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Turtles a key to hurdles

By Ashley Luthern

Wednesday, April 25, 2012

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Photo by: Jessica Kanalas

Aiello grabs a turtle named Slider from its tank. He and Butcher placed turtles on treadmills to study the relationship between muscle contraction and bone strain. The student and professor’s goal is to improve human prosthetics.

By Ashley Luthern


The research of a

Youngstown State University

graduate student who studied

turtle movement on treadmills could help improve human prosthetics.

Brett R. Aiello, of Poland, is a

graduate student studying biological sciences. About a year ago, Aiello joined the lab of Dr. Michael T. Butcher,

assistant professor of biological

sciences, and began working on his master’s thesis with Butcher.

Aiello and Butcher placed turtles on treadmills to study the relationship between muscle contraction and bone strain.

“As far as we know, it’s the only terrestrial study where we can verify these two things exist simultaneously and that adds to the overall stress and strain of your bone,” Butcher said.

The study also adds to the body of knowledge about biomechanics and evolution.

“From an evolutionary perspective, it’s really important for us to understand how we went from sprawling posture animals,” Butcher said.

But Aiello said there could be a very practical outcome of the work, too.

“There’s high potential that the data and information we collected and [Butcher’s] previous studies are able to directly contribute to biomedical engineers to develop more realistic prosthetics that model what is actually occurring in nature,” Aiello said.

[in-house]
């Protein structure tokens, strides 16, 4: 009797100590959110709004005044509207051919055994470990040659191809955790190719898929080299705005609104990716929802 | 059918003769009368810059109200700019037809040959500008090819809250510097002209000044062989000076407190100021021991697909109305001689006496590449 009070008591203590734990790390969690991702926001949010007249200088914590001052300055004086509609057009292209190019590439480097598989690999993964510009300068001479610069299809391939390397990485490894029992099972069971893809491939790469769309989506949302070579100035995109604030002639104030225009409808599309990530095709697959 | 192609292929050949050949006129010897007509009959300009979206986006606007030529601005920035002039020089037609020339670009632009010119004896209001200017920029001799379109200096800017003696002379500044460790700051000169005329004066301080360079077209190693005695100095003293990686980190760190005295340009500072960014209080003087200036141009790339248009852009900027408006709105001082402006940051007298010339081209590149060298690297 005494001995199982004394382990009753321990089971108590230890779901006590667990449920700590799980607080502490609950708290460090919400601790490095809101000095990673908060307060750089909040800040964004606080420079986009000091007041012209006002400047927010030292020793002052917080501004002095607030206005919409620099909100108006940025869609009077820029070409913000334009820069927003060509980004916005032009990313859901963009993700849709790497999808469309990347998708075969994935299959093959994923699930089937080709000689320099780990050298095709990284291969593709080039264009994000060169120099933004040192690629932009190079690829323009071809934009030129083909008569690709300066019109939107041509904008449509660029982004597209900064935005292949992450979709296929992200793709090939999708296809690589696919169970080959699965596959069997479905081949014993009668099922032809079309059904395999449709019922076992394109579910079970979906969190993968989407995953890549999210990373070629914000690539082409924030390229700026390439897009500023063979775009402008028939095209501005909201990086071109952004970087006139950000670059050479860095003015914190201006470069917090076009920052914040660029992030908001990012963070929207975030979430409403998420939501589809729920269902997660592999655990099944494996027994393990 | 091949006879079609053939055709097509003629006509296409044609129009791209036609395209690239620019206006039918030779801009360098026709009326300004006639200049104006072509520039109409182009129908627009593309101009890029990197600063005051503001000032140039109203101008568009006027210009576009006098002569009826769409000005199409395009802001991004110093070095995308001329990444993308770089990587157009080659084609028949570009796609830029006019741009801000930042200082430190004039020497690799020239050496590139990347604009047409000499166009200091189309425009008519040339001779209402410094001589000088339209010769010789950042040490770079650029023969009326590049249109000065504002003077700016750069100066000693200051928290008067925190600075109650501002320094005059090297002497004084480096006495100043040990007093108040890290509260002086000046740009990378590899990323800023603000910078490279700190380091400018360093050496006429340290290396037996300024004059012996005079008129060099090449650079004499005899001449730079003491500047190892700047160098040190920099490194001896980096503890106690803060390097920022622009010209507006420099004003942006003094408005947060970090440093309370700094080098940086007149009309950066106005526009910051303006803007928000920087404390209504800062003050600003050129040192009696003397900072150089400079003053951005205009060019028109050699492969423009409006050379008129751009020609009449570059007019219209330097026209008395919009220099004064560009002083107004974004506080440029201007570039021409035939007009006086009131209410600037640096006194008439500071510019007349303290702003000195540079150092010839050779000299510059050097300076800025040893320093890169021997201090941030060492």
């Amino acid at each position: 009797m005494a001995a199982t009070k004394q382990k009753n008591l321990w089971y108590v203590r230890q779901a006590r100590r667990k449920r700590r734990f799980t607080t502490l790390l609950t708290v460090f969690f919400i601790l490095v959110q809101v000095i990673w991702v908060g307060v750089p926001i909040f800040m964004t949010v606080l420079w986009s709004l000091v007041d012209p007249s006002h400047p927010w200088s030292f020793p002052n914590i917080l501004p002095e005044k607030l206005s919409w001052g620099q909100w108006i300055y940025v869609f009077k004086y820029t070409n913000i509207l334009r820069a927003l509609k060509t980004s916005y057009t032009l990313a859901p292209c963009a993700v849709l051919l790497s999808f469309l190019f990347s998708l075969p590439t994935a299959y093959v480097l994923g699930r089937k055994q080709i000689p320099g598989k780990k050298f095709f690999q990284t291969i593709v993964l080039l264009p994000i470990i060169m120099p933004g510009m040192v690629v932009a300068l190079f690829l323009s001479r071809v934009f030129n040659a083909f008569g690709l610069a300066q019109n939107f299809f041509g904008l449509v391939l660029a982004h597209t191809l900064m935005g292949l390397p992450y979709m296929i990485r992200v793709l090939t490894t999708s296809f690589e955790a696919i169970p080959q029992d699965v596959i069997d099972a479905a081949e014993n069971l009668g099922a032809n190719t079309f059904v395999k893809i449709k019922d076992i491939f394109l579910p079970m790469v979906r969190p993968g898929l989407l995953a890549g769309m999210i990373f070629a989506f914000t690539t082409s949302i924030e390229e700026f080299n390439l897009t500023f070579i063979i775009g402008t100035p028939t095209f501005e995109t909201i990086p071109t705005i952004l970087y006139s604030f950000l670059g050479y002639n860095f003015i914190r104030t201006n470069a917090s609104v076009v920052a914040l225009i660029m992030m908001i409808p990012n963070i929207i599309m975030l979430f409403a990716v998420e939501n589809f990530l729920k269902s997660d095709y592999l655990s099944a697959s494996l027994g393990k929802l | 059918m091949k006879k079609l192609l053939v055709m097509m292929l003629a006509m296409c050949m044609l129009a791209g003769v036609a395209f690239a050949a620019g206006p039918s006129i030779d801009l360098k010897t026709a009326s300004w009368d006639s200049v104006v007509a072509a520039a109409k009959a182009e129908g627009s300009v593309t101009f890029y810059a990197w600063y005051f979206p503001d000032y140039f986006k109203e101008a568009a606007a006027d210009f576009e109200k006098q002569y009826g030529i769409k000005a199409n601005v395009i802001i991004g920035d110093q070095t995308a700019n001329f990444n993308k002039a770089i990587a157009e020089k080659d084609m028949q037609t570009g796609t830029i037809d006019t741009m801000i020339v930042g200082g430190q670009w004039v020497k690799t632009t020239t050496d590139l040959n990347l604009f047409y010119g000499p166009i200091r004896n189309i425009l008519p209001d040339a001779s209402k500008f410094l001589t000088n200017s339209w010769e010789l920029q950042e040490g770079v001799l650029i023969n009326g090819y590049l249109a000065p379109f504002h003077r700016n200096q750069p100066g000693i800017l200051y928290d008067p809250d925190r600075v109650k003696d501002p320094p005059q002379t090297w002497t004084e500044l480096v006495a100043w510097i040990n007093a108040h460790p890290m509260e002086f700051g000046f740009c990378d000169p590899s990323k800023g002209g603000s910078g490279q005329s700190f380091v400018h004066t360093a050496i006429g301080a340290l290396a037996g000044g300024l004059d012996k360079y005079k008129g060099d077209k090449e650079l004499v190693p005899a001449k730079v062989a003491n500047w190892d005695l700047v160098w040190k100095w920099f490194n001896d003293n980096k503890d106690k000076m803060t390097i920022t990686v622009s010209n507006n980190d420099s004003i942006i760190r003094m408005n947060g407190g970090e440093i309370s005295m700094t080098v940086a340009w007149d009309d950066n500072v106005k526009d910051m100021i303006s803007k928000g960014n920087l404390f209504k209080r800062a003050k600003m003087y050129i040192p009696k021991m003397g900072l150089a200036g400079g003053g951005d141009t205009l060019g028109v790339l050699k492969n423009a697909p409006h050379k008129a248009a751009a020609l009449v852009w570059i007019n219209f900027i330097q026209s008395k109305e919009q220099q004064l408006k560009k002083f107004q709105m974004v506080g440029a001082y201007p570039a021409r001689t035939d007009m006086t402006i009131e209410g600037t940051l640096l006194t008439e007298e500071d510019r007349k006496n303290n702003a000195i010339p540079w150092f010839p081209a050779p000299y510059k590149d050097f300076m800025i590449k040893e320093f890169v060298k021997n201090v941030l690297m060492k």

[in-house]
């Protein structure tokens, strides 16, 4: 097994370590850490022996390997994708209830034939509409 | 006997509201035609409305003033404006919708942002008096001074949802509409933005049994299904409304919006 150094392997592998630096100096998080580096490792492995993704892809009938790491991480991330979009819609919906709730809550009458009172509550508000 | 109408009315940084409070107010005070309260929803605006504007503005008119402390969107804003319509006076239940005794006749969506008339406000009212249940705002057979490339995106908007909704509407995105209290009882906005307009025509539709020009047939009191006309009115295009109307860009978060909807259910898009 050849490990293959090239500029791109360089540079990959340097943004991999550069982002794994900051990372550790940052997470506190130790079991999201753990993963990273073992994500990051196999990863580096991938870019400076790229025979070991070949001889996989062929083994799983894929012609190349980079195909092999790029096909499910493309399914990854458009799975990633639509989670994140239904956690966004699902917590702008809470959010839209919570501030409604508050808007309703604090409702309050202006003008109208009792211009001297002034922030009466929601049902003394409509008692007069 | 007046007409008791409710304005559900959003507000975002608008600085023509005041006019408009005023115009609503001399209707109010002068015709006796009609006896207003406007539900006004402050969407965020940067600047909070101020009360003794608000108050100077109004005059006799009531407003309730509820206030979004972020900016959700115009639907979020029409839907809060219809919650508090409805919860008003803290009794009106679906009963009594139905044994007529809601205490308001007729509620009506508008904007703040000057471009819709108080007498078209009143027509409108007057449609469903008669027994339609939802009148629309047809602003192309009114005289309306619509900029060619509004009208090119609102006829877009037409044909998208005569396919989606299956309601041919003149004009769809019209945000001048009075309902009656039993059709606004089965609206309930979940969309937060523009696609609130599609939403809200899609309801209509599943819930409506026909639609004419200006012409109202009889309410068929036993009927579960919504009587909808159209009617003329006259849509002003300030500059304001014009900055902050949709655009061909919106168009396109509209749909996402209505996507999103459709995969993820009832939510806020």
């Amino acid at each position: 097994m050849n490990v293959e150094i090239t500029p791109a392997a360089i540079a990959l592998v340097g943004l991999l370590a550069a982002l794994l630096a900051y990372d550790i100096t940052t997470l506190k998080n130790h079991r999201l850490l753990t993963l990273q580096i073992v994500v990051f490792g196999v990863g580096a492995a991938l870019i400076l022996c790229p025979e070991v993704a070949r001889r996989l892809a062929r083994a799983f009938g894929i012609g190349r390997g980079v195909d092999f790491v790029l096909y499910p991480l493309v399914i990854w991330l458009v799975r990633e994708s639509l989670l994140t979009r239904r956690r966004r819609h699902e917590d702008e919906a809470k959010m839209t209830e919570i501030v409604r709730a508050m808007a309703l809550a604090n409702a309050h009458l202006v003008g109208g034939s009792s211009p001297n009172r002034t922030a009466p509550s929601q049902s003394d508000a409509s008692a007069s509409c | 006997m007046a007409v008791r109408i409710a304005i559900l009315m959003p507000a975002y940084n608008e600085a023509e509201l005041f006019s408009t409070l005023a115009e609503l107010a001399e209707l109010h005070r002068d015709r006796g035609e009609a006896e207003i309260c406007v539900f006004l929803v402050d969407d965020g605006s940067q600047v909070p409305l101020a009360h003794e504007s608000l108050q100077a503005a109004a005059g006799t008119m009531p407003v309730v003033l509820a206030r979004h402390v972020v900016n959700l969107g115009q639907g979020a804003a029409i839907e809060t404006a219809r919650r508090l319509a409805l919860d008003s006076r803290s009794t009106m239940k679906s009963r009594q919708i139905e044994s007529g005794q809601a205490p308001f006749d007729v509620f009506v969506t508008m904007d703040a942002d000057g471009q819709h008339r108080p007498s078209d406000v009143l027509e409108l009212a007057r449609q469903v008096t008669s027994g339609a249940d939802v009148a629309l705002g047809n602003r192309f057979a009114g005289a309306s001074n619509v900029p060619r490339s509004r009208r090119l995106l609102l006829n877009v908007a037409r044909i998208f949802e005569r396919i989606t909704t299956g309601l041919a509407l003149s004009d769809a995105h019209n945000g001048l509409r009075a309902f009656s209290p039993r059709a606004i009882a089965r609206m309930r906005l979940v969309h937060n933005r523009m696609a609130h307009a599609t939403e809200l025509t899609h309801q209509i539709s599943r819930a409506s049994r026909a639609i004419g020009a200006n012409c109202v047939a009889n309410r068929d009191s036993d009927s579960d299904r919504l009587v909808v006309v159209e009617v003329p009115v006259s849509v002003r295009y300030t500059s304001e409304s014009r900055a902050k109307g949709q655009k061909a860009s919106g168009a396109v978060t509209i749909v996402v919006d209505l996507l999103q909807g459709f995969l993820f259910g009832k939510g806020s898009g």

Aiello and Butcher conducted six experiments using river cooter turtles from South Carolina and would train each turtle on the treadmill for about three weeks before an experiment day.

The treadmill was a “Jog-a-Dog” brand and small enough to fit in a glass tank. While walking, the turtles would notice their reflection and keep walking toward it.

Before the work began in earnest, Aiello and Butcher submitted a internal review protocol that detailed the proposed experiments. That protocol was approved by YSU, the U.S. Department of Agriculture and the Association for Assessment and Accreditation of Laboratory Animal Care International, which is a private, nonprofit organization that promotes the humane treatment of animals in science.

“The welfare of the animals is always on our minds, and everything we do is approved by accredited institutions,” Butcher said.

When it came time for experiment days, Aiello and Butcher, both trained surgeons, implanted small crystals in the turtles that sent a sonar-impulse between the crystal to determine how much the muscle was changing length.

They also used a bone-strain gauge to record the deformation — or the twisting and bending — of the turtle’s limbs while walking and electromyography (EMG) to keep track “when the muscle turned on and the duration it was on,” Aiello said.

All of the experiments were recorded on a high-powered camera shooting 125 frames per second.

Aiello and Butcher

submitted their research to the scientific journal

Experimental Biology. It likely will be months before the review and revision process is complete.

Aiello will continue his studies in biomechanics in a doctoral program at the University of Chicago. Butcher will remain at YSU, teaching and pursuing new research projects.

“We have the inglorious work. ...Fundamentally, we’re making a contribution to our understanding of science. Biomechanics is all about structure and function: How is something put together and how does it work? And that really excites us, that’s what gets us out of bed in the morning,” Butcher said.